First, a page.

xgap: in, optional, type=integer, default=14
        This keywords sets the distance between plots in the X dimension. Units are multiples
        of !D.X_CH_SIZE.
       
    ygap: in, optional, type=integer, default=8
        This keywords sets the distance between plots in the Y dimension. Units are multiples
        of !D.Y_CH_SIZE.
   

Examples


    Here is how to use this program to display line plots::
   
        cgDisplay, WID=0
        pos = cgLayout([2,2])
        FOR j=0,3 DO BEGIN
          cgPlot, cgDemoData(17), NoErase=j NE 0, Position=pos[*,j], Title='Plot ' + StrTrim(j+1,2)
        ENDFOR
        cgText, 0.5, 0.925, /Normal, 'Example Plot Layout', Alignment=0.5, Charsize=cgDefCharsize()*1.25
     
    Here is how to use this program to display contour plots or images with colorbars::
   
        cgDisplay, WID=1
        cgLoadCT, 22, /Brewer, /Reverse
        pos = cgLayout([2,2], OXMargin=[5,5], OYMargin=[5,12], XGap=3, YGap=10)
        FOR j=0,3 DO BEGIN
          p = pos[*,j]
          cgImage, cgDemoData(18), NoErase=j NE 0, Position=p
          cgColorBar, position=[p[0], p[3]+0.05, p[2], p[3]+0.1]
        ENDFOR
        cgText, 0.5, 0.925, /Normal, 'Example Image Layout', Alignment=0.5, Charsize=cgDefCharsize()*1.25
       
   
    Here is how to display square plots in a PostScript file::
   
        cgPS_Open, 'cglayout_example.ps'
        cgDisplay
        pos = cgLayout([2,2], Aspect=1.0)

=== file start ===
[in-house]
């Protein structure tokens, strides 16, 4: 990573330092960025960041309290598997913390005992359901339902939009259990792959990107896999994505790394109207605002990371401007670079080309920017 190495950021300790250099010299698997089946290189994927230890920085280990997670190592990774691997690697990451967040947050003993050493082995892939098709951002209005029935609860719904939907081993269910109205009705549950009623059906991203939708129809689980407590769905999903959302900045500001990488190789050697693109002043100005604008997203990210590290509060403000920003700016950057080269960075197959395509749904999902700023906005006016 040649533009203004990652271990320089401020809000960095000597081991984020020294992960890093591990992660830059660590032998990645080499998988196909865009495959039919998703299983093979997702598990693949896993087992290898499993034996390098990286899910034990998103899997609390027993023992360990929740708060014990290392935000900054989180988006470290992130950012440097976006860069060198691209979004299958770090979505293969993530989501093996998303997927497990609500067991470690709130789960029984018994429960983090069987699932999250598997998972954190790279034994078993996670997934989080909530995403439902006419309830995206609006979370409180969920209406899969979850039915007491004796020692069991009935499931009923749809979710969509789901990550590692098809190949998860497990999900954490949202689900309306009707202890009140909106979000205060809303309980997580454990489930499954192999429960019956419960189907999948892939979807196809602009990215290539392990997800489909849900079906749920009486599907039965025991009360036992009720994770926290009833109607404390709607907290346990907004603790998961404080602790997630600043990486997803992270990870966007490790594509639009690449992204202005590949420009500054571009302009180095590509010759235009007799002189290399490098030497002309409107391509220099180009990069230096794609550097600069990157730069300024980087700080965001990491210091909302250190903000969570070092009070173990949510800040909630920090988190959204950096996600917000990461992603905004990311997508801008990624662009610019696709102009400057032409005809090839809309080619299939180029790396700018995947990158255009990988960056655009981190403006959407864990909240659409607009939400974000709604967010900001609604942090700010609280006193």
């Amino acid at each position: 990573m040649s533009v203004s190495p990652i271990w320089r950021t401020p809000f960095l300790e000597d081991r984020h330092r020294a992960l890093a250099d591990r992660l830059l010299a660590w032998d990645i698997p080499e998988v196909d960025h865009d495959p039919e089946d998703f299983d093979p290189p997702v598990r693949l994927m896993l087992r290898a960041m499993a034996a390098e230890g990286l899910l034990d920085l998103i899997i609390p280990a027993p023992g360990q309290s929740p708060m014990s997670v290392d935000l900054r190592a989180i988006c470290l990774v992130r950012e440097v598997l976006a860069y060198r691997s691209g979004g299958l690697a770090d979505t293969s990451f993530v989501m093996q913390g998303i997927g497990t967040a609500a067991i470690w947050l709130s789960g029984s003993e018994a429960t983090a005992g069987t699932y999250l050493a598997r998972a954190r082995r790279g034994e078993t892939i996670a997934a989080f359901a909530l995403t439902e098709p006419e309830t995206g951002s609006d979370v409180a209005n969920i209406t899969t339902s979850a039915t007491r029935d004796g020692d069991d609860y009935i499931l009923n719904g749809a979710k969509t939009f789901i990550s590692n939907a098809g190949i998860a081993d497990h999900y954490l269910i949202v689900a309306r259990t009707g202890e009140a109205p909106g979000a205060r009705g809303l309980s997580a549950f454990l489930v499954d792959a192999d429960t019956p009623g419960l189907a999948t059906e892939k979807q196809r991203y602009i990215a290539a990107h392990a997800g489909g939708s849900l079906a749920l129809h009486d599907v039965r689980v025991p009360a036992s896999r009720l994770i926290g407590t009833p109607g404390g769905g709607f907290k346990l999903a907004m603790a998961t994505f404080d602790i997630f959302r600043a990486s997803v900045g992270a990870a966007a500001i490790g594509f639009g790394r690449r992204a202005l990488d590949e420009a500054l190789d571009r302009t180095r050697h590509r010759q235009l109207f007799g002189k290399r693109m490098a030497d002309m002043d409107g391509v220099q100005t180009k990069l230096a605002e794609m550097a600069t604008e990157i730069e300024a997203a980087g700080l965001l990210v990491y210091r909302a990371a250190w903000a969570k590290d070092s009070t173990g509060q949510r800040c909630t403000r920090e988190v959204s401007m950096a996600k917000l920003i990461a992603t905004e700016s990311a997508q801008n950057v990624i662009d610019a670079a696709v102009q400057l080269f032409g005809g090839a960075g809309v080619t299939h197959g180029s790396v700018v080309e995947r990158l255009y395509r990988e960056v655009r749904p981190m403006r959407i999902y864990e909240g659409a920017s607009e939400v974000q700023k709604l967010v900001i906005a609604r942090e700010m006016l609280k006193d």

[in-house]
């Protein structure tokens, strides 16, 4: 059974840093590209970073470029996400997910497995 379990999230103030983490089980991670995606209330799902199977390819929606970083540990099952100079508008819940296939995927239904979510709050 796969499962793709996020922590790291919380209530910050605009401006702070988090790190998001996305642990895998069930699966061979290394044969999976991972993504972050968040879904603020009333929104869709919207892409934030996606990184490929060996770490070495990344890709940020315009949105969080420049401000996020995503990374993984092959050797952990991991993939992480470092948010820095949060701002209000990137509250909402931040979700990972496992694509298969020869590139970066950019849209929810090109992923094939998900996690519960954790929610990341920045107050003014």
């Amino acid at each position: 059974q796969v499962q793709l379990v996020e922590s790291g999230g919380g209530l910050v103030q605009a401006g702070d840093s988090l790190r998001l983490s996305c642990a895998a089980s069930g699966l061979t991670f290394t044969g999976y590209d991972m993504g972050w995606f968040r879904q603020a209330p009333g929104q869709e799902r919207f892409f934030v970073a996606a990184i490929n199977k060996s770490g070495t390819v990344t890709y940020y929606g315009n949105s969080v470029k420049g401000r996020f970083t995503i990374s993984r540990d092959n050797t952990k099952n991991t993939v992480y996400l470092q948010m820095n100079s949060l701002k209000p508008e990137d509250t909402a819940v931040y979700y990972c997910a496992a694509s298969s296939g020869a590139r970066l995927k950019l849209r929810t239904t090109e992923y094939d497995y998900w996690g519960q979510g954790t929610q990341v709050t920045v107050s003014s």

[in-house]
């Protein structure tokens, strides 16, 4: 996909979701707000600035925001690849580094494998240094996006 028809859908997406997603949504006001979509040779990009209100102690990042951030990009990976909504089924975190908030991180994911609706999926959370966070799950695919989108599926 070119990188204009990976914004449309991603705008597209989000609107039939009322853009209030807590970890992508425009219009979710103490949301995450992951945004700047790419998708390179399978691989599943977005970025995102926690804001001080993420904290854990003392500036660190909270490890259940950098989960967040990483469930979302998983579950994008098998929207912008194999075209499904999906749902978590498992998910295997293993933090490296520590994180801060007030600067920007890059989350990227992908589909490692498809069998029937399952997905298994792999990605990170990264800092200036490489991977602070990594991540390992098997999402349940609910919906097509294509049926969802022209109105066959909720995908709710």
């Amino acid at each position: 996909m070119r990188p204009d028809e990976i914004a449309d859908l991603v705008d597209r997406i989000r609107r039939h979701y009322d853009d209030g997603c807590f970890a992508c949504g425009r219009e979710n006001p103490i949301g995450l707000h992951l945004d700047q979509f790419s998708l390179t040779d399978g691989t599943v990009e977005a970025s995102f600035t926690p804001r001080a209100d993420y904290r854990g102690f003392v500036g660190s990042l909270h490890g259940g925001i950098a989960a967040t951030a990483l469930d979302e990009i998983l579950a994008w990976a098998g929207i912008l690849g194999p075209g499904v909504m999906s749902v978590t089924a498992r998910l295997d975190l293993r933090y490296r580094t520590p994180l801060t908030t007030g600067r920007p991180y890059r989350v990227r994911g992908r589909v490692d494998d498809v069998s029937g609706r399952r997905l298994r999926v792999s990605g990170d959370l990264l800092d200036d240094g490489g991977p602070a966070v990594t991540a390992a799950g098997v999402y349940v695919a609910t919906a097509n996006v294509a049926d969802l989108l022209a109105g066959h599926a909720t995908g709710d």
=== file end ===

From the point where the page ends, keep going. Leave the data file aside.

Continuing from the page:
FOR j=0,3 DO BEGIN
          cgPlot, cgDemoData(17), NoErase=j NE 0, Position=pos[*,j], Title='Plot ' + StrTrim(j+1,2)
        ENDFOR
        cgText, 0.5, 0.925, /Normal, 'Example Plot Layout', Alignment=0.5, Charsize=cgDefCharsize()*1.25
        cgPS_Close
       
    Here is how to draw the third plot in a 3 column by 2 row layout::
   
        cgDisplay, 800, 600, WID=3
        cgPlot, cgDemoData(17), Position=cgLayout([3,2,3])
       

Author


    FANNING SOFTWARE CONSULTING::
      David W. Fanning
      1645 Sheely Drive
      Fort Collins, CO 80526 USA
      Phone: 970-221-0438
      E-mail: david@idlcoyote.com
      Coyote's Guide to IDL Programming: http://www.idlcoyote.com

History


    Change History::
      Written, 19 December 2012 by David W. Fanning, from suggestions from Matthew Argall.
      Changed the notion of one "unit" from the values of !D.X_CH_SIZE and !D.Y_CH_SIZE to
          1/3 of the value of !D.X_PX_CM. This gives me more consistent measurements on the
          display and in a PostScript file. 12 Feb 2013. DWF.
      Modified the default unit to be !D.X_PX_CM/4.0 and added a UNIT keyword so users can
          choose a value that makes senses for their layouts. 25 Nov 2014. DWF.
      Added checks to be sure margin keywords contain two elements. 15 Dec 2014. DWF.

Copyright


    Copyright (c) 2012-2014, Fanning Software Consulting, Inc.



© 2017 Exelis Visual Information Solutions, Inc. |  Legal
My Account    |    Buy    |    Contact Us